And, Richard has sworn that his network will ensure that all our data remains private and under our own control — something the real Internet constantly promises and seldom provides.

There’s just one problem. In order to make this new Internet work, it was given artificial intelligence and has taught itself how to break encryption. If loosed upon the world, it will destroy all privacy, from your cellphone to bank records to the nuclear launch codes. It will destroy the world.

The only way to save everything is for Richard and his friends to annihilate their life’s work — in a seemingly accidental way that will lose them billions but not land them in jail. Richard agonizes, but, in the end, decides to do the right thing, and his friends agree … mostly.

Knowing he’s too craven and selfish to be trusted not to sabotage the sabotage, Dinesh orders himself disconnected from the company.

But at the end, when more twists may result in the dangerous software actually being set free, Dinesh finds his conscience and ultimately is the one who saves the world — and impoverishes himself in the process.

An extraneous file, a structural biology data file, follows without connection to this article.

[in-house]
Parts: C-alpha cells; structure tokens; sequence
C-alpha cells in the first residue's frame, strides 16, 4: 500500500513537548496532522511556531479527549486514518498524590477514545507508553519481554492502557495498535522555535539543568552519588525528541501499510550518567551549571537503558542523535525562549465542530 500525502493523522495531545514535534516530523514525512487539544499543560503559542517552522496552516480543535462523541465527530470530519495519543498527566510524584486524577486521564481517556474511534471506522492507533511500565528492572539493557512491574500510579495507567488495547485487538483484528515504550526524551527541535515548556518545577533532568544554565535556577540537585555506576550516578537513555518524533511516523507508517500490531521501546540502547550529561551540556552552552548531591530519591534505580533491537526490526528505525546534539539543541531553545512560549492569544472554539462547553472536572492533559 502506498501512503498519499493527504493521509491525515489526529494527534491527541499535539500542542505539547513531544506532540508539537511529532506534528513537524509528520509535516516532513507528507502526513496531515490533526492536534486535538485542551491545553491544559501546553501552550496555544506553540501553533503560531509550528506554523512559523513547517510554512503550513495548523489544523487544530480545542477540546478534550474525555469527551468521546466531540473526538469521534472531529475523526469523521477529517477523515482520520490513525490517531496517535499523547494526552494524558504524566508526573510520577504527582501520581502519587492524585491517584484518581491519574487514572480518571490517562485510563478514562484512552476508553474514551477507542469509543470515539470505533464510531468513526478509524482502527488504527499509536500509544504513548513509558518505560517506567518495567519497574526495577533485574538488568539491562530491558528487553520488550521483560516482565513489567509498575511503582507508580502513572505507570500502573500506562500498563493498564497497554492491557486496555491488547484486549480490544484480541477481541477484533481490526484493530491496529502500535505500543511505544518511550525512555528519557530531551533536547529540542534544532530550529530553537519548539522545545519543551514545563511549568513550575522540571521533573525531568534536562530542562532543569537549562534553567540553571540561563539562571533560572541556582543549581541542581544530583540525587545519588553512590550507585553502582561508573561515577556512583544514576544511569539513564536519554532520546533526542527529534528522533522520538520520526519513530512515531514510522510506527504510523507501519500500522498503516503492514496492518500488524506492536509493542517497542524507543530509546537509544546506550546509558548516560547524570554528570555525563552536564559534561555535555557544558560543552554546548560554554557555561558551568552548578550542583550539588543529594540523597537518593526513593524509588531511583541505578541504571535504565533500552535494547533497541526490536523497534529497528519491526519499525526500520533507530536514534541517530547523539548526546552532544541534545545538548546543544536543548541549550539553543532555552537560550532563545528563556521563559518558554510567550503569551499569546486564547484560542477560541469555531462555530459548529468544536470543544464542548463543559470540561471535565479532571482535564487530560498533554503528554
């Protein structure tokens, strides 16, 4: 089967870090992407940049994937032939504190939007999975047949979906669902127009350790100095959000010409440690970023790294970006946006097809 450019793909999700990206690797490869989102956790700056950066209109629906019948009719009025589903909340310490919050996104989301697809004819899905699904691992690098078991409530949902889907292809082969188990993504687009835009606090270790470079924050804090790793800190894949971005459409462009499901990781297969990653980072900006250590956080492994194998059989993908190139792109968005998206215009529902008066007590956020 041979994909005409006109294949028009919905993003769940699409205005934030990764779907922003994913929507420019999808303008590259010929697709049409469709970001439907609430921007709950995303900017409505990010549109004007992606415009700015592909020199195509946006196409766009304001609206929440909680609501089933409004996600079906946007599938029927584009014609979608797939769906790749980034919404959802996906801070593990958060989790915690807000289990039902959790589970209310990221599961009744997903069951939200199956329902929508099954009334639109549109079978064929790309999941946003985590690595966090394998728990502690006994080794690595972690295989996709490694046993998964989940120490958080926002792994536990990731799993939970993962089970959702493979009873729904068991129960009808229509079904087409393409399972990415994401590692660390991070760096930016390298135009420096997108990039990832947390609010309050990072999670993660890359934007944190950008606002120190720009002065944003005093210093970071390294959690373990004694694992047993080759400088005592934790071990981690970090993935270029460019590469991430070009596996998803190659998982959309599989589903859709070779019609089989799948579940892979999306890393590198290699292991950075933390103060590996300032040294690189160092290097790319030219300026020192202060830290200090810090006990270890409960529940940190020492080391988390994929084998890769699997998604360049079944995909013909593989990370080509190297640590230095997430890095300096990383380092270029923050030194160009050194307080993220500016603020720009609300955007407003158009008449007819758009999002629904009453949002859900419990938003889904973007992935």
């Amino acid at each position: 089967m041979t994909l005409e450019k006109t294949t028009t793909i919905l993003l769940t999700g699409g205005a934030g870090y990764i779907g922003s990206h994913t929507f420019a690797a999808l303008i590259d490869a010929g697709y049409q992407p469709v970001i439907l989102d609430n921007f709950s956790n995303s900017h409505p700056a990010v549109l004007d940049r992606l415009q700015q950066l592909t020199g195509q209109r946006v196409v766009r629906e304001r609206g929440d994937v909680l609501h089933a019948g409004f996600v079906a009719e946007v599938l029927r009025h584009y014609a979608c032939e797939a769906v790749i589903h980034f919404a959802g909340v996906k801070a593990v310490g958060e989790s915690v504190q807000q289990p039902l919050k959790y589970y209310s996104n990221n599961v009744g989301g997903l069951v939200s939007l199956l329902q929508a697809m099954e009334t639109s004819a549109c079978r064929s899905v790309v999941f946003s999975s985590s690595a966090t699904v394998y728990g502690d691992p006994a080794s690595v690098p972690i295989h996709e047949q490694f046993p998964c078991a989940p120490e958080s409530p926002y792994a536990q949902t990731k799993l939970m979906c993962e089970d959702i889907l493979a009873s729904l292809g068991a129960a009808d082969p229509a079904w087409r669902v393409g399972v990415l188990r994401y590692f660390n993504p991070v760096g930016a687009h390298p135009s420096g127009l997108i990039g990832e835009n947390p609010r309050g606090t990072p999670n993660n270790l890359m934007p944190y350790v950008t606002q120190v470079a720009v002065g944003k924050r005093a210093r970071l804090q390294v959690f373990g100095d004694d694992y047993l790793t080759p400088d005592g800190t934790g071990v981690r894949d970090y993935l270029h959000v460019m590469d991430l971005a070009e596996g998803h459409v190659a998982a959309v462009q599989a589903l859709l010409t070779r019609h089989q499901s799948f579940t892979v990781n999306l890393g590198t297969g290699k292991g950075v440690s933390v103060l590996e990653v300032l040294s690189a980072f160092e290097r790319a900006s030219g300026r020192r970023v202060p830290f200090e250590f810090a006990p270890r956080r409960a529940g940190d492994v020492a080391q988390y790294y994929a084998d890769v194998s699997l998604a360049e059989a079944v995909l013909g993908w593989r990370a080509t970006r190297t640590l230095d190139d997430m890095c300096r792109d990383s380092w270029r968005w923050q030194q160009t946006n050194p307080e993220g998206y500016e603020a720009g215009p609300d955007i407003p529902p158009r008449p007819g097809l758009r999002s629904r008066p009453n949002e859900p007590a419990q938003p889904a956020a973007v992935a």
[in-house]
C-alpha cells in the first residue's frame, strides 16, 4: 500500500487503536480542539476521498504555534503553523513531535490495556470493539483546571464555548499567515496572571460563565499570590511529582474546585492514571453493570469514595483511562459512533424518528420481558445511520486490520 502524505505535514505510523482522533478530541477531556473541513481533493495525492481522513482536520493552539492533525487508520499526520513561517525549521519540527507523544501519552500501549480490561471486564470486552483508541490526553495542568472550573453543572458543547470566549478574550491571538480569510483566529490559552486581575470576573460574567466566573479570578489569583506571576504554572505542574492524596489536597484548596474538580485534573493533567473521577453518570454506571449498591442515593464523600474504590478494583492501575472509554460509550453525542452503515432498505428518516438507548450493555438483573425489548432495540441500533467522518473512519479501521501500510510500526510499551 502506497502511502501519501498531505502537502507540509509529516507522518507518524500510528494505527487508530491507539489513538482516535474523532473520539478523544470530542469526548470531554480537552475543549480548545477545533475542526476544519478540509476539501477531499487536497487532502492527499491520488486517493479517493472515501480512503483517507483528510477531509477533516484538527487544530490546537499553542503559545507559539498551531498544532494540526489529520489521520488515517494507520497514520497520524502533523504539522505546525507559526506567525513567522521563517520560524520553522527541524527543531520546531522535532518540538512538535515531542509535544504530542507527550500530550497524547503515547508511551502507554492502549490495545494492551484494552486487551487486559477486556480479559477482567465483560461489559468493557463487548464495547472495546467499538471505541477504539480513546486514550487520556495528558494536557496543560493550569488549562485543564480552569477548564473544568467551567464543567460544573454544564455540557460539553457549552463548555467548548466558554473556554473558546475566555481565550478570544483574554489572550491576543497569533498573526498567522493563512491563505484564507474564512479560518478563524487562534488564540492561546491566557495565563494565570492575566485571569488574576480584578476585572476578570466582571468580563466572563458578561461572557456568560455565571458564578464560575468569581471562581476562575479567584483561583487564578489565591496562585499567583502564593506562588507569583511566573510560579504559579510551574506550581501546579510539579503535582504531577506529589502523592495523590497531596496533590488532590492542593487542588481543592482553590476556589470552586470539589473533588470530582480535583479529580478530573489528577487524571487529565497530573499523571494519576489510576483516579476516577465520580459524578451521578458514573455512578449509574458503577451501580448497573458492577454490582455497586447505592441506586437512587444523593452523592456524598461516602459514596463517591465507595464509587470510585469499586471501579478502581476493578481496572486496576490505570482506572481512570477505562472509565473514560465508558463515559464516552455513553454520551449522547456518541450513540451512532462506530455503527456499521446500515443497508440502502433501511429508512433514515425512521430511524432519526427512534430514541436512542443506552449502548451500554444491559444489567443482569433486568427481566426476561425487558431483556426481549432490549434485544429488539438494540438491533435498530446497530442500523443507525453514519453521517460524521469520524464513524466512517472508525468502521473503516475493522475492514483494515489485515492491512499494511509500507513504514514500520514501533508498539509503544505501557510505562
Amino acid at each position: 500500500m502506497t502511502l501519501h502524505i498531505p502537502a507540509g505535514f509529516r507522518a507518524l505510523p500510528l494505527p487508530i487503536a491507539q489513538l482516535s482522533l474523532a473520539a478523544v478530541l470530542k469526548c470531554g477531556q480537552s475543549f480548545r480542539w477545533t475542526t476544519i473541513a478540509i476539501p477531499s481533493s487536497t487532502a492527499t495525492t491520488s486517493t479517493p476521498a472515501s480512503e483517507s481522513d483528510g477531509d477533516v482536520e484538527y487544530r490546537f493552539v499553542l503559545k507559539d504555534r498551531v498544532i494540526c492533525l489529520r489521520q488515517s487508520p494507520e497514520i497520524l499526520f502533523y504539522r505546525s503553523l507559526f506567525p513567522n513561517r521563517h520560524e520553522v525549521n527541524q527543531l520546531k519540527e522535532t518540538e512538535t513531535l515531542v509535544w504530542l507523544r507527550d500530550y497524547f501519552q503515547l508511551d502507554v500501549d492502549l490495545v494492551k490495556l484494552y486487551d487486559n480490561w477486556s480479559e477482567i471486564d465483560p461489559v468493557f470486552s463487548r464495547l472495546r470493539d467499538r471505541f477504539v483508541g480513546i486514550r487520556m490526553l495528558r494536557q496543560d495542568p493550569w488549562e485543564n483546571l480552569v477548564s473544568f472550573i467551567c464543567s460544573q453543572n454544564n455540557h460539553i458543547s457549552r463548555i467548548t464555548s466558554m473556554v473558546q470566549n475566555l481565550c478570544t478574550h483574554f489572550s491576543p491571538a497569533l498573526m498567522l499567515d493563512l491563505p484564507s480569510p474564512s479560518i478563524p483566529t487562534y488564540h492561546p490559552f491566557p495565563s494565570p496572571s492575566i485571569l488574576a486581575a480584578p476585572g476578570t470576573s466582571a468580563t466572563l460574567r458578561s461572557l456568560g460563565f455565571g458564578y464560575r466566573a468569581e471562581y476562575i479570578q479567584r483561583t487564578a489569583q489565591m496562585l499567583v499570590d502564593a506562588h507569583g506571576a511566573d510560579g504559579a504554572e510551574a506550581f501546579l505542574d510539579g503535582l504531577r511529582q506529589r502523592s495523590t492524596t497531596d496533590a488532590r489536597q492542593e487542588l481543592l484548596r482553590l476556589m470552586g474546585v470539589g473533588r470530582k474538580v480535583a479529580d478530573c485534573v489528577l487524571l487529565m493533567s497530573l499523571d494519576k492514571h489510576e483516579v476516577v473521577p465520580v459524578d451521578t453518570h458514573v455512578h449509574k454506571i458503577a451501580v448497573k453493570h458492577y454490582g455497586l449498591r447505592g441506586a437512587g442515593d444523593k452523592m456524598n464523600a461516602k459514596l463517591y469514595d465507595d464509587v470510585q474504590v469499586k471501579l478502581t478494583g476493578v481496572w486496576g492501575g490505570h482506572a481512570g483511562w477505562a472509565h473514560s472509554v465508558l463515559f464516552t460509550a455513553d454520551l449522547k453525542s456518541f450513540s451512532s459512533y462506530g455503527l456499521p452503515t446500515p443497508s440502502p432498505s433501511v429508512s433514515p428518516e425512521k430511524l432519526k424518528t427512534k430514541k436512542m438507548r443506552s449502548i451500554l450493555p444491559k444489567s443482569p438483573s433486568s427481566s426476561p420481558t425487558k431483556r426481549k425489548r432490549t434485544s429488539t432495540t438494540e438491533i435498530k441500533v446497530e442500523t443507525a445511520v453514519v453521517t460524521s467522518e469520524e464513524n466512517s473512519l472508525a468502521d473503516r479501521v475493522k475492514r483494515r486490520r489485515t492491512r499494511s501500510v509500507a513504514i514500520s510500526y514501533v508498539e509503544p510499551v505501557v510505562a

The finale episode looks back on this from 10 years in the future, when all has turned out mostly well (except for Laurie, who is inexplicably in prison) — but this is Mike Judge, so there will always be a twist at the end.

At its conclusion, Silicon Valley‘s message was about how hard it is to keep your soul when those around you are selling theirs to the highest bidder — and that the reward of virtue is sometimes … nothing. Nothing, that is, except a clean conscience and the satisfaction of having listened to the better angels of your nature.

When’s the last time you saw that on TV? And with Silicon Valley gone, not sure when you’ll ever see it again.

Silicon Valley is available on HBO On Demand, HBO GO, HBO NOW and the upcoming streaming service, HBO MAX (which may eventually replace the other two), along with Amazon Prime.

Click here to watch a season 6 promo (language warning). Actually, while Silicon Valley has virtually no sex (definitely none shown), almost no nudity (I think there was a male backside shown once) and no real violence (unless you count Richard getting pinged by a BB gun), the epic levels of profanity in the show require any children to be sent … to the neighbor’s house.

Image: HBO

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About Kate O'Hare
Based in Los Angeles, Kate O'Hare is a recovering entertainment journalist, social-media manager for Catholic production company Family Theater Productions and a screenwriter. You can read more about the author here.